I Didn’t Get to the Gym Today

I didn’t get to the gym today.  Because I couldn’t make myself get off the couch.  Because, depression.

After years of shying away from talking about any kind of mental health, I feel like now everyone has anxiety and/or depression.  I have both.  I’ve had them for years, and I didn’t get any help when I was younger, because we didn’t talk about such things.

But every time my parents left the house I said a silent prayer that they didn’t get into a car accident and I couldn’t go to sleep until they got home. If my mom asked me to go somewhere with her and I said no, I would worry that something bad would happen to her. I took home all my framed photos every time I went home for a break in college, because what if the dorm caught on fire?  I unplug everything in my house when I leave for more than a day. When I send an email at work or at home my stomach flips as soon as I hit send….even if it’s just a reply to someone else’s email. I wake up in the middle of the night and can’t fall back to sleep because there are so many bad things happening in the world.

Most days I can’t get out of bed right away.  I physically cannot gather the strength to move. Right now it’s still light out and I want to get in my bed so badly.  But that would mean I have to move from the couch.  If my laptop wasn’t within reach I’m not sure I’d be writing this…except that the anxiety of not slicing today after sticking with this for 19 days would eventually win out.  Because even though I have anxiety and depression, I am also a perfectionist.

I’ve been on Lexapro for years and it helps….for the most part.  I’ve tried, unsuccessfully, to find a therapist that a) I feel comfortable talking to and b) takes my insurance.  So I read self-help books and try to help myself.  Sometimes it works, sometimes it doesn’t.  It depends on the day, and sometimes it just hits without warning.

The thing that people don’t realize, or don’t understand is that no one who has anxiety or depression wants to feel like this.  I wanted to go to Zumba today….but I could not get off the couch.

I’ve been staring at this post for a while now, trying to decide whether to delete the whole thing and start over with a happier slice about the first day of spring.  But this is where I am today.  Congratulations, you’ve made it to the end of ramblings by a crazy person 🙂



Monkey in my Chair

This year my class has been dealt a really difficult blow.  One of my second graders was diagnosed with cancer over the winter holidays.   It was heartbreaking to share this news with my class and we’ve been trying to figure out how to show our support and love to this student ever since.  My kids get very concerned when she’s absent for chemo treatments and were worried that she wouldn’t be able to get books from the book fair and she’d miss a field trip.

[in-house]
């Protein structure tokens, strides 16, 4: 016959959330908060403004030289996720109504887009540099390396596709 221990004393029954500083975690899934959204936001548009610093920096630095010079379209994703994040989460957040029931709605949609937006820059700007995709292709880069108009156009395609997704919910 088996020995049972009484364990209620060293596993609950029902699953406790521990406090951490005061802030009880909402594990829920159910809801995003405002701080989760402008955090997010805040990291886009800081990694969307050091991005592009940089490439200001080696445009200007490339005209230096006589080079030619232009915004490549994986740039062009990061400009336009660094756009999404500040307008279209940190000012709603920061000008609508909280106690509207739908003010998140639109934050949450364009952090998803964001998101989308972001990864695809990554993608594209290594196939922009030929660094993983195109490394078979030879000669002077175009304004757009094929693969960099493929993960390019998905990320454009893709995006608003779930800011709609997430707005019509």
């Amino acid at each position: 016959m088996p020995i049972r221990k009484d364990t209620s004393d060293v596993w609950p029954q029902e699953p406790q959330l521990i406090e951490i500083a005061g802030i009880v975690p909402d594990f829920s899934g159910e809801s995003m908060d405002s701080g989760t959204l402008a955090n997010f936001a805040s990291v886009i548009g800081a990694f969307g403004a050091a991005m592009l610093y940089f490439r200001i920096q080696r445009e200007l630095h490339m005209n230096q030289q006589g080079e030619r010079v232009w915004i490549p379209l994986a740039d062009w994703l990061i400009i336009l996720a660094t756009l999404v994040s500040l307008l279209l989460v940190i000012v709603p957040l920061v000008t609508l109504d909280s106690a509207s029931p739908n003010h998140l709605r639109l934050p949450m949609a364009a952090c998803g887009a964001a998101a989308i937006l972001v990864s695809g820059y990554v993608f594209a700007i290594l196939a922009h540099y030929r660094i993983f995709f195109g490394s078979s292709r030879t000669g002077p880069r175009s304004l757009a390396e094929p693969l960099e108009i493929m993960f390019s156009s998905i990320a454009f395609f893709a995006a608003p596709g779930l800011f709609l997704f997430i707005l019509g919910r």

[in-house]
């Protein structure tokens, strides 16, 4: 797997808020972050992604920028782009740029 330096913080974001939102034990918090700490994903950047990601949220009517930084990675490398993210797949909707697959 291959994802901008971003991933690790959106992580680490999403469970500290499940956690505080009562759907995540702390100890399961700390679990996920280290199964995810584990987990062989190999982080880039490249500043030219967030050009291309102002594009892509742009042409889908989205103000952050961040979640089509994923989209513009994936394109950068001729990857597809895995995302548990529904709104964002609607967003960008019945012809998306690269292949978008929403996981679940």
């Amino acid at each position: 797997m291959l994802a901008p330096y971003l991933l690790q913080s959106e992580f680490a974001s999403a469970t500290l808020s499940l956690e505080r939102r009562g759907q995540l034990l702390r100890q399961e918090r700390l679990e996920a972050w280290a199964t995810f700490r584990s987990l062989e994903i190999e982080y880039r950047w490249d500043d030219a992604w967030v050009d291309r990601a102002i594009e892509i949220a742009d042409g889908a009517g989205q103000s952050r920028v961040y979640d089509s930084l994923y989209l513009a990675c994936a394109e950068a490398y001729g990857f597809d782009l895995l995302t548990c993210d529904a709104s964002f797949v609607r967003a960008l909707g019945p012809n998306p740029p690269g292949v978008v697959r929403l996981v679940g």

The children’s hospital where this student is receiving treatment offers this program for classrooms with similar situations- the Monkey in my Chair.  This stuffed animal comes to school, sits in the student’s chair, and records the daily events in a little notebook to keep her up to date.  Meet Chip:
img_0797Right away my students decided that Chip needed a “Love Your Melon” hat like our friend wears to cover the hair loss from chemo.  Luckily, I have a few spares.

We also decided that Chip needs an official t-shirt, because my entire class has one that we wear on chemo days  (or any day, really) to show support.


It is bittersweet sharing these photos with our classmate, because while they bring joy and keep her informed, we would so much rather her be there every day.  My little squad of second graders is amazing at making sure that Chip is included in everything and that we document all his work to share.


This is uncharted territory in my teaching career- never have I experienced a student with cancer.  My heart breaks for this sweet student and her family, as they have a long road ahead of them…but it is a little comforting to know that we are bringing smiles and laughs and maybe some welcomed distractions with the antics of Chip, the Monkey in My Chair.

Missing Piece

The challenge unfolds.


Building a strong frame, a structure to hold everyone together.

Getting to know each piece- individual, unique.

Working hard to fit together.


Working as a community- days, weeks, maybe months.

Beginning to form – from many to one.

Only to find that…


of 1000 pieces,

only 999 made it into the box.


Ireland on Film

In honor of St. Patrick’s Day, this slice is about a family vacation to Ireland.

My father was Irish.  Very Irish.  When I was a senior in high school, my family traveled to Ireland to trace our genealogy.  We visited the County Westmeath archives, but also made time to do some touristy things.